So we must set off on new path – rejecting the destructive demands of the capitalist economy and replacing it with a system of social relations that sets out to satisfy rather than deny the needs of the 99%. New kinds of democratic decision-making carried out in popular assemblies can and must give rise to the replacement of profit as the determining criteria of society.

Gerry Gold
Economics editor
5 December 2012

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David Payne says:

Just square up to the actuality that those for whom life is a veritable marinade of privilege, like a child pulling the legs of a spider just can’t help themselves but poke a stick at the poor, then you see with 20 : 20 vision the mutant hideousness of class advantage (and its vicious valet, neo-liberal capitalism).

At base level it reflects I am sure, the primaeval thrust in male nature to dominate, which in the jungle means slaughtering any potential competitor and in “The City” where the law is a constraint against ‘murder’, bullying even where there is already defeat. Belonging to a different age, still it is an irrepressible instinct now finding expression as the ugly face of greed, a grim visage beyond cosmetic remedy. Alas, unlike Frankenstein’s monster it does not know its own deformity, perfectly deluded by the Power & Influence which comes in the form of wealth, the control of which it does in fact revert to the jungle to protect via modern military means. In the day-to-day, perhaps it is the very denial of spontaneous, feral killing determines that validation of the victors' superiority requires they inflict the exquisite, relentless torment of humiliation on those they are restrained just to dominate – for sure it makes my flesh creep with fascination to watch it on the modern stage, an utterly macabre spectacle, those suited charlatans, Saville Row silks just not able to contain the writhing slipperiness and stench of primitive biology.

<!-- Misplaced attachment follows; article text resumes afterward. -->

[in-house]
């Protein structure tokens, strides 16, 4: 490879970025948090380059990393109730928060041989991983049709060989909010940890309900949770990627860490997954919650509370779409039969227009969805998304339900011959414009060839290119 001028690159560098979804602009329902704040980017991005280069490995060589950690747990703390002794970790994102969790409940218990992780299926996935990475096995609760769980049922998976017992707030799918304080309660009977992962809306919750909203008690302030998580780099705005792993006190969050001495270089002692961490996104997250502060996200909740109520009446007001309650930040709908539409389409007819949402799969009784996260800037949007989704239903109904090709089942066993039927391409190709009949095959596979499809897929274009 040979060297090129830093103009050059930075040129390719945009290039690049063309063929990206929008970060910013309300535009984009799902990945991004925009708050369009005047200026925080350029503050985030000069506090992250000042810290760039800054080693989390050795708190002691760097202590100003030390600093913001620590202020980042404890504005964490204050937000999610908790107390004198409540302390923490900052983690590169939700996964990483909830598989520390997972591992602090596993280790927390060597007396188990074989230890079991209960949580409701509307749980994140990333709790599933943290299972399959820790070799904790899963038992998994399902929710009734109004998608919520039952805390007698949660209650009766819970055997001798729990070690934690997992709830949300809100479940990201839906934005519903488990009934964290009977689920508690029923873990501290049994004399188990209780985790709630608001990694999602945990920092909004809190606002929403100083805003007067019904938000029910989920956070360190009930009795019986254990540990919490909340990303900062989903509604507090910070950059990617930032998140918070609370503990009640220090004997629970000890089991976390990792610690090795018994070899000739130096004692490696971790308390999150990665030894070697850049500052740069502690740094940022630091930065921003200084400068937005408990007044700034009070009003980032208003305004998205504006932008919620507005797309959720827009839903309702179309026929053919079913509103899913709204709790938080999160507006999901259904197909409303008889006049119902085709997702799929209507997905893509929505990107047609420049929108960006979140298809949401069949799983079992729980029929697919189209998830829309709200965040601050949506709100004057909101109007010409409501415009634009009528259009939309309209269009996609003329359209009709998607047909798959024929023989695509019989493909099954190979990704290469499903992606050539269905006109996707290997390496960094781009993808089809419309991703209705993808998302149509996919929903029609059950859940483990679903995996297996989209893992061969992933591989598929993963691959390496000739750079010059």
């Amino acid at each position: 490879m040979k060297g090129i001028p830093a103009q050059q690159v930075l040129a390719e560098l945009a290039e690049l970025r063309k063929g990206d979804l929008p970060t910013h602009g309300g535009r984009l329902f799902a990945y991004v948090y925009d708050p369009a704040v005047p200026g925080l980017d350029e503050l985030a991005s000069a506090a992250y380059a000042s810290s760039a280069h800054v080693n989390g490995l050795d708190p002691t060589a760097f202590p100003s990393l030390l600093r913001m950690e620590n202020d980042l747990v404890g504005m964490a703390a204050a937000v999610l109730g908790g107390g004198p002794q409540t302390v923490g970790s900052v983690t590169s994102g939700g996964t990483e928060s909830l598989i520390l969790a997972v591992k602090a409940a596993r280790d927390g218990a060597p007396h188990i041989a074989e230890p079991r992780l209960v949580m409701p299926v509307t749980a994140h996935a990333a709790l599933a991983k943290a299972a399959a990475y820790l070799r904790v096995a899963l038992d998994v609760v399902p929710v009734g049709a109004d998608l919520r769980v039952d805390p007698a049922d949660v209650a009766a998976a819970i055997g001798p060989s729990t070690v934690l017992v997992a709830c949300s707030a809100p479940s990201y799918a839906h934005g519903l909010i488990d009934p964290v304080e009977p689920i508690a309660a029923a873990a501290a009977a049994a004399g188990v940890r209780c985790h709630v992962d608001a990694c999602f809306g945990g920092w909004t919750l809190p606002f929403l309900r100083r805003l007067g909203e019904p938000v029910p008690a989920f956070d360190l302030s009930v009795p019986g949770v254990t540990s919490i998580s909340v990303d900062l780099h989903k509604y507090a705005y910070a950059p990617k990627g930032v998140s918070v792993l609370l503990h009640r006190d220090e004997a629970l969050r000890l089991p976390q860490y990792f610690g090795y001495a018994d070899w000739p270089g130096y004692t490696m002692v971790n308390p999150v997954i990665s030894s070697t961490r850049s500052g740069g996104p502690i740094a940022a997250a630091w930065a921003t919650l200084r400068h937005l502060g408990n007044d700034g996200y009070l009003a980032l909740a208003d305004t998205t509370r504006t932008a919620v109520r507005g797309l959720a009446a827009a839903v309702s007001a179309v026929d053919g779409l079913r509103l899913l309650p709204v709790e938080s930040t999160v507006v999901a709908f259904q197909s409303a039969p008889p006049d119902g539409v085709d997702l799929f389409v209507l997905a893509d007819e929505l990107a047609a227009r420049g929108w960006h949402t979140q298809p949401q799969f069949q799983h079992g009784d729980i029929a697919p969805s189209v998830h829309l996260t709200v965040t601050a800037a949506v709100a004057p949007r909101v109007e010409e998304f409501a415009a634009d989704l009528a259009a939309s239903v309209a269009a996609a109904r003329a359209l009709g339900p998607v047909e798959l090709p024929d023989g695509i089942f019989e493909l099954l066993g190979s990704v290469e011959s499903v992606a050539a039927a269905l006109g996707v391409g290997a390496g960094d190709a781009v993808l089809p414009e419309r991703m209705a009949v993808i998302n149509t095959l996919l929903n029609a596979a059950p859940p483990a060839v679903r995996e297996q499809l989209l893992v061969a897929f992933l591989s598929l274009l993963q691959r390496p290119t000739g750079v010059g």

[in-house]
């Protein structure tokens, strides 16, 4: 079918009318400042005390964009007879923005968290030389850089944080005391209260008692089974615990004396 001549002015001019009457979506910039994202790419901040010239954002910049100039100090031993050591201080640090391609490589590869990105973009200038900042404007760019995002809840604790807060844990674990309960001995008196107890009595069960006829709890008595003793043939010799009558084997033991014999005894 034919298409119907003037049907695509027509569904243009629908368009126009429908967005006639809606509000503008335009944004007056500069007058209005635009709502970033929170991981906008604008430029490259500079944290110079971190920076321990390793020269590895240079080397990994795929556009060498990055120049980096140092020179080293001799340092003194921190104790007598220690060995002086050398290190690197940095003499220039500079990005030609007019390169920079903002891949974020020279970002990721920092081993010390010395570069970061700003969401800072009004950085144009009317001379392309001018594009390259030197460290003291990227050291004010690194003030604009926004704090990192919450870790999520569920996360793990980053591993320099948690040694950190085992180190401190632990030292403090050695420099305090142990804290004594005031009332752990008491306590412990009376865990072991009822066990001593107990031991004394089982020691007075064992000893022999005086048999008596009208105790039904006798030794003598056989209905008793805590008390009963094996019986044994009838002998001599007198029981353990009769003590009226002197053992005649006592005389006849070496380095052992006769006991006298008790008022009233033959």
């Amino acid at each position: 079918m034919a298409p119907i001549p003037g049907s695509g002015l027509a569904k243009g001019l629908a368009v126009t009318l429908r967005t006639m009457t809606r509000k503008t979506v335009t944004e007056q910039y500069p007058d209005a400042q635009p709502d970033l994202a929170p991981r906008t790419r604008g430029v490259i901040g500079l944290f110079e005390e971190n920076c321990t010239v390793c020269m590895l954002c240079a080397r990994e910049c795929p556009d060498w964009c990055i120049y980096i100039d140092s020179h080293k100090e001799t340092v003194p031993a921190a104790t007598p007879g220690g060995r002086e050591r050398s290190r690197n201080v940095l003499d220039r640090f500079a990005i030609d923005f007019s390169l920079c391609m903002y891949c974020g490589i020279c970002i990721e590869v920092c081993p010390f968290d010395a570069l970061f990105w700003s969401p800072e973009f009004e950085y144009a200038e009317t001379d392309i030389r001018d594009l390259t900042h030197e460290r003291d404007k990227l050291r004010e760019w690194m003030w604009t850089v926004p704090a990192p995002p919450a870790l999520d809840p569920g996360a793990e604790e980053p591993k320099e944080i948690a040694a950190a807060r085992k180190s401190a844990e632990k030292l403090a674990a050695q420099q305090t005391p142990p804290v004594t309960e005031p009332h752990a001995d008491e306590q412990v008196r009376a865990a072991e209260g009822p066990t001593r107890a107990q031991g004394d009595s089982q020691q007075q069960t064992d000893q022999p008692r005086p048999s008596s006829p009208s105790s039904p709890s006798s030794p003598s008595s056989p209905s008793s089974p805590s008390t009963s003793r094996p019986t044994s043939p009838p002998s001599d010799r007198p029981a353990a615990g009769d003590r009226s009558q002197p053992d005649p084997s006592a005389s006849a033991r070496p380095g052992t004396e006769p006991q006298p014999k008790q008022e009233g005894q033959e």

And we take it, wretched folk The British Public, our cultural conditioning every bit the equal of the indoctrination that shackles the Indian continent to its Caste System (think John Cleese and the Two Ronnies – “I know my place…”). We have a class-consciousness wherein, small cog in the grandfather clock of Establishment, a true marvel of social-engineering, the un-rich majority are locked into a whir of cruel co-operation, their part essential to the functioning of the whole, robbed not only of their Rightful prosperity, but any motivated sense that worse than theft, it is financial rape, that criminal class bringing their public school buggery into all our homes.

Wake up Britain, be brave enough to take that shameful look over your shoulder, see finally that you are being egregiously shafted and get off those compliant knees - all you have to do is find a common voice and say “ENOUGH” and it will stop.

People Power!

Joe Taylor says:

Can't see many people arguing with what you say here Gerry

Most of us, who've had similar life experiences and read similar books, would come to similar conclusions.

You say that a class war is being fought between the majority and the small group who own and control economic and financial resources.

"Both political and economic power existed long before attempts were made to subject them to democracy and the market; and neither of these can be said to have predominated in human history, which has mainly been the story of the domination and exploitation of the many by the powerful few." (Colin Crouch - see here)